On Nov. 1, L.A.-based artist Nicole Daddona woke up to a very 2017 email.
The previous day, Democrats on the House Permanent Select Committee on Intelligence had released a series of Facebook advertisements that had been purchased by Russian interests during the 2016 election cycle. One of them, posted by a phony LGBT-positive account called LGBT United and targeted toward Americans age 18 to 65, was an advertisement for Daddona's coloring book Buff Bernie (which we wrote about when it was released in March 2016). The email, an interview request from BuzzFeed, was how the artist found out she'd inadvertently become a political pawn in the most bananas election in U.S. history.
"The whole thing was so bizarre to me," she says via email. "I have no idea why Russia chose to use that image ... in an ad or how they thought that would even sway voters. It's all so weird! I feel very confused!"
Incidentally, Daddona was already in the process of developing a new product, one that the Russians probably won't spend their rubles to promote anytime soon. Last week, her brand Magic Society, which she operates with creative partner Buddy Hangs, launched a Kickstarter for the Talking Trump Pull-String Doll. It's a throwback to a bygone era when lovable pop culture figures with lots of catchphrases, who often happened to be adult white men — Ernest P. Worrell, Pee-wee Herman, Ed Grimley — were turned into dolls with voice boxes hidden amid their stuffing, except instead of "Know what I mean, Vern?" or "I know you are but what am I?" this one says "Grab them by the pussy" (and seven of the 45th president's other charming witticisms).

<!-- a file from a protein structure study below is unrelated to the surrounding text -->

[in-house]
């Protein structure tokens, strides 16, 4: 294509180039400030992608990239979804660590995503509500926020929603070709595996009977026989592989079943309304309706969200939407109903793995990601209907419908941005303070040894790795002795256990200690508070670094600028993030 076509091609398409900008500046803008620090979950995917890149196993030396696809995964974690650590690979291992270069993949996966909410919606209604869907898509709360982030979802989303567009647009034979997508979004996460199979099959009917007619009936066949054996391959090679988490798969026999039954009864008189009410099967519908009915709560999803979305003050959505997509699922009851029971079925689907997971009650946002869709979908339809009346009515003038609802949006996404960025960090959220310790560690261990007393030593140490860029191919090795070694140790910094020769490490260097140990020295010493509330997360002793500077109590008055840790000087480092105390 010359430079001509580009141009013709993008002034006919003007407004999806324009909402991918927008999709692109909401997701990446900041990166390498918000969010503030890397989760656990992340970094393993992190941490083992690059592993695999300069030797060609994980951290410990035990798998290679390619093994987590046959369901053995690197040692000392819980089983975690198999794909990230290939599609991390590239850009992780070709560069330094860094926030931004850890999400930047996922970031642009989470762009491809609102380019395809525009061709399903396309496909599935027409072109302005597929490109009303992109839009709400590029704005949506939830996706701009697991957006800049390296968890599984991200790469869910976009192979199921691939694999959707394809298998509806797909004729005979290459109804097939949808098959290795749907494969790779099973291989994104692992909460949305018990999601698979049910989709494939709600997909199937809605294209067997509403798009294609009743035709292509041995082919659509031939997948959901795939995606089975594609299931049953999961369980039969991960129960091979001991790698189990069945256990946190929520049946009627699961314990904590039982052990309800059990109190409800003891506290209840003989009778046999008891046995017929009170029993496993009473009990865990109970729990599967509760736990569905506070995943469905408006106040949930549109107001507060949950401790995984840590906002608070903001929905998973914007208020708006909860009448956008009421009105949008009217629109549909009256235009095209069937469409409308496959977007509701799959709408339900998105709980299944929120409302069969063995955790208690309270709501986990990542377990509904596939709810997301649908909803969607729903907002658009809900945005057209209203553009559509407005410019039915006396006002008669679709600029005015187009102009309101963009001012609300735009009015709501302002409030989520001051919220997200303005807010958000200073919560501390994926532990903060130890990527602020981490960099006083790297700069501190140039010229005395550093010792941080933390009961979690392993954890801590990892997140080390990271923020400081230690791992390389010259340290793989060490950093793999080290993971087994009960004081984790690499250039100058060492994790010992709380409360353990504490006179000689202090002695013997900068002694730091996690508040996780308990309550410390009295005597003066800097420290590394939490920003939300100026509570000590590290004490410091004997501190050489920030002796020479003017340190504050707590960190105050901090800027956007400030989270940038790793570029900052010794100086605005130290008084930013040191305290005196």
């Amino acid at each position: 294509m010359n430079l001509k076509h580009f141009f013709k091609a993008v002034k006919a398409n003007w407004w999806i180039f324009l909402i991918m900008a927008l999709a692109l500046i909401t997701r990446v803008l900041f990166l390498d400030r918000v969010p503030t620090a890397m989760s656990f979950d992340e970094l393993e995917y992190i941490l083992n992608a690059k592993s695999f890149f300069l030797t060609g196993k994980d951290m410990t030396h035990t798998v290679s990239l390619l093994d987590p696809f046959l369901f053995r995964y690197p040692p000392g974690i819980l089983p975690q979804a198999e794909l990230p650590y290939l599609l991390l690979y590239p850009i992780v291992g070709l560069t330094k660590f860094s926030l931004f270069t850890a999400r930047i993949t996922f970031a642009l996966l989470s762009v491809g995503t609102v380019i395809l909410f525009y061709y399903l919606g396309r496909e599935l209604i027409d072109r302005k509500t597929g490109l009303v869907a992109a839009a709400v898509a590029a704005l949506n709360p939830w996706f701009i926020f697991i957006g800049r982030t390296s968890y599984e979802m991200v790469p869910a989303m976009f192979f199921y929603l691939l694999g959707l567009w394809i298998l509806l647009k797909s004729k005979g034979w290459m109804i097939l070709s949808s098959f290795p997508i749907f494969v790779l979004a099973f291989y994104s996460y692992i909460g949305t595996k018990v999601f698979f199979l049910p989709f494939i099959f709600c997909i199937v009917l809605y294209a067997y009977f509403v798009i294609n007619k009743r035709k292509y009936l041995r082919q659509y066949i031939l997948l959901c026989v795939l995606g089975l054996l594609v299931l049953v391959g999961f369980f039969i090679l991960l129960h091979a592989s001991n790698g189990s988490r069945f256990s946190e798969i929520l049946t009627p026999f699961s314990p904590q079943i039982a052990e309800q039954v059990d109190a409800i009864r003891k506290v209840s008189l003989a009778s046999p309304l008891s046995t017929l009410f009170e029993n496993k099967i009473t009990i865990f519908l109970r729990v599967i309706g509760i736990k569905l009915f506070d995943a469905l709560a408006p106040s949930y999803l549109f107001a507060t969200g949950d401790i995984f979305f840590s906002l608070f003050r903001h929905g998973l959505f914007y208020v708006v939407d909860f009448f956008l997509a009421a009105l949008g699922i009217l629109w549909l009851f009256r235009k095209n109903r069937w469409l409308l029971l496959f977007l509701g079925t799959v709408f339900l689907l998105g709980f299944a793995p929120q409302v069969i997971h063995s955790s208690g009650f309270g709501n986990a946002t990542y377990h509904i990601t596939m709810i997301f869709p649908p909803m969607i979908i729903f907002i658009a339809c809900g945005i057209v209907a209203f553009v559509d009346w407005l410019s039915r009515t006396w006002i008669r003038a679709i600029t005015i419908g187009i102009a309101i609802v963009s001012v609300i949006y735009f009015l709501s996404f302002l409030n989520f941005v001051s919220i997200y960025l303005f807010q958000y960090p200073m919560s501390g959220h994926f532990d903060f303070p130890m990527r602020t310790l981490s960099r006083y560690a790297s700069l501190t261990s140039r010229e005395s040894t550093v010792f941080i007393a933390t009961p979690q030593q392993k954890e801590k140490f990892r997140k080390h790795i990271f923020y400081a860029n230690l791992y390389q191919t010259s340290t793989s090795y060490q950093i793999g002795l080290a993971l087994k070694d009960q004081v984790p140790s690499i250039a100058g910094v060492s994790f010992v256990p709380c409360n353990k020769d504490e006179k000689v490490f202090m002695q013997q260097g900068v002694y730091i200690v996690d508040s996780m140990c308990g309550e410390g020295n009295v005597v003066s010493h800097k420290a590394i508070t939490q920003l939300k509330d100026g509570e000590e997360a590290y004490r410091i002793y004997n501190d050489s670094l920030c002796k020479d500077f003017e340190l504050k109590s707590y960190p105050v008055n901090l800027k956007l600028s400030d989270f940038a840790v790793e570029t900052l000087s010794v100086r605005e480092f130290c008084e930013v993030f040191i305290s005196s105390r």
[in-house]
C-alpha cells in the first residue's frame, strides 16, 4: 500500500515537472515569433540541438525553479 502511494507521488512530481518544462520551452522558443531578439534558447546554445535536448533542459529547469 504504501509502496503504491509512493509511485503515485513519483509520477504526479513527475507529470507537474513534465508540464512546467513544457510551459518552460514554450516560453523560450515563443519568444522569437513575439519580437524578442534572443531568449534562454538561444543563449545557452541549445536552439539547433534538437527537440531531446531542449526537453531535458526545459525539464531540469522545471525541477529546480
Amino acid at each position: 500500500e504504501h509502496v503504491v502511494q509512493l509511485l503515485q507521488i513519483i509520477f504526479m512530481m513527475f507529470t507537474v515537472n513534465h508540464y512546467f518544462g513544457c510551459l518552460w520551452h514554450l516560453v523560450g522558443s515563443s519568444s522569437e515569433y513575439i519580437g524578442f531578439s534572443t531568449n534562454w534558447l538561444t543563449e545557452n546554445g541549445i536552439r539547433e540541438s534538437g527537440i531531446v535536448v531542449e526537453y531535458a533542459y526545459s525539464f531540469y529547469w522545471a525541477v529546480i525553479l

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"I always wanted a Pee-wee pull-string doll as a kid but never got my hands on one," Daddona says. "I was lucky enough to pick one up on eBay as an adult and would love to expand my collection to include Ernest, Beetlejuice, Steve Urkel, Kevin McCallister and Ed Grimley. I love retro toys so much and miss the golden age of pull-string dolls, which is why Magic Society decided to bring them back into existence."
Daddona personally sculpted the head — which is quite good as Trump likenesses go — and set out to find a manufacturer, which she says was easier than she thought it would be considering the pull-string doll has become all but defunct. "I've always wanted to design toys, so it was a really interesting and fun process to dive into," she says.
The dolls are going for $69 each, and they'll be delivered next month if the campaign reaches its $135,000 goal by Nov. 30. It's one way to relegate Trump to the 1980s, which is probably where he belongs.